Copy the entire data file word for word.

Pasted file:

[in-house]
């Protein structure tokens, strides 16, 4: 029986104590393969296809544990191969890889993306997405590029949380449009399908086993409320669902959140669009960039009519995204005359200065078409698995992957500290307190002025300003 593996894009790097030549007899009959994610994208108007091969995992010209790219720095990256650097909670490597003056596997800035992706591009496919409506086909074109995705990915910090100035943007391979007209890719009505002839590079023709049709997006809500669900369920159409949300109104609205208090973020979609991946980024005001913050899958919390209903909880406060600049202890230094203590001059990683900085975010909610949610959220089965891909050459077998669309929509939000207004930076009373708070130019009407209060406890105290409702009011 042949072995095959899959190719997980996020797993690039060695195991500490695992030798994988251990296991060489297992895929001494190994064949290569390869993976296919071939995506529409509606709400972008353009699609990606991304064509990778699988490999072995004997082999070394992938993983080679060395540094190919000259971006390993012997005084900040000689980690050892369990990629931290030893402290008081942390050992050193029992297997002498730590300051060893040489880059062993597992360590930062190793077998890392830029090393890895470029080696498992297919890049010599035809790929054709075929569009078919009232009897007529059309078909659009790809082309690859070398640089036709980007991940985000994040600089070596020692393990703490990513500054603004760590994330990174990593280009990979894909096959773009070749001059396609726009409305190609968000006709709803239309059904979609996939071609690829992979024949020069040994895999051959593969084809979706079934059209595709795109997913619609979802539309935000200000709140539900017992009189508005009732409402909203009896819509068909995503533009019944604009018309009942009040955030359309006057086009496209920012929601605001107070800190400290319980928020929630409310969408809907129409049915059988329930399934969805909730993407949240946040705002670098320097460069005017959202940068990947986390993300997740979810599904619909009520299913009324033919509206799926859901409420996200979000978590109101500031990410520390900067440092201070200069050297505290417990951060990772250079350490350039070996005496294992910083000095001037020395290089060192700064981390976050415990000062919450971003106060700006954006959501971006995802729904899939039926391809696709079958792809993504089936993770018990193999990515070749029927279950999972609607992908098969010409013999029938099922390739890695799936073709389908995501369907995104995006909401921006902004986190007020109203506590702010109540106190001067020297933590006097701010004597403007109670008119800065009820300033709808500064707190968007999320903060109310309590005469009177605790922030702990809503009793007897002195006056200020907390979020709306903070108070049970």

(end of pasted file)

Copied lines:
[in-house]
């Protein structure tokens, strides 16, 4: 029986104590393969296809544990191969890889993306997405590029949380449009399908086993409320669902959140669009960039009519995204005359200065078409698995992957500290307190002025300003 593996894009790097030549007899009959994610994208108007091969995992010209790219720095990256650097909670490597003056596997800035992706591009496919409506086909074109995705990915910090100035943007391979007209890719009505002839590079023709049709997006809500669900369920159409949300109104609205208090973020979609991946980024005001913050899958919390209903909880406060600049202890230094203590001059990683900085975010909610949610959220089965891909050459077998669309929509939000207004930076009373708070130019009407209060406890105290409702009011 042949072995095959899959190719997980996020797993690039060695195991500490695992030798994988251990296991060489297992895929001494190994064949290569390869993976296919071939995506529409509606709400972008353009699609990606991304064509990778699988490999072995004997082999070394992938993983080679060395540094190919000259971006390993012997005084900040000689980690050892369990990629931290030893402290008081942390050992050193029992297997002498730590300051060893040489880059062993597992360590930062190793077998890392830029090393890895470029080696498992297919890049010599035809790929054709075929569009078919009232009897007529059309078909659009790809082309690859070398640089036709980007991940985000994040600089070596020692393990703490990513500054603004760590994330990174990593280009990979894909096959773009070749001059396609726009409305190609968000006709709803239309059904979609996939071609690829992979024949020069040994895999051959593969084809979706079934059209595709795109997913619609979802539309935000200000709140539900017992009189508005009732409402909203009896819509068909995503533009019944604009018309009942009040955030359309006057086009496209920012929601605001107070800190400290319980928020929630409310969408809907129409049915059988329930399934969805909730993407949240946040705002670098320097460069005017959202940068990947986390993300997740979810599904619909009520299913009324033919509206799926859901409420996200979000978590109101500031990410520390900067440092201070200069050297505290417990951060990772250079350490350039070996005496294992910083000095001037020395290089060192700064981390976050415990000062919450971003106060700006954006959501971006995802729904899939039926391809696709079958792809993504089936993770018990193999990515070749029927279950999972609607992908098969010409013999029938099922390739890695799936073709389908995501369907995104995006909401921006902004986190007020109203506590702010109540106190001067020297933590006097701010004597403007109670008119800065009820300033709808500064707190968007999320903060109310309590005469009177605790922030702990809503009793007897002195006056200020907390979020709306903070108070049970």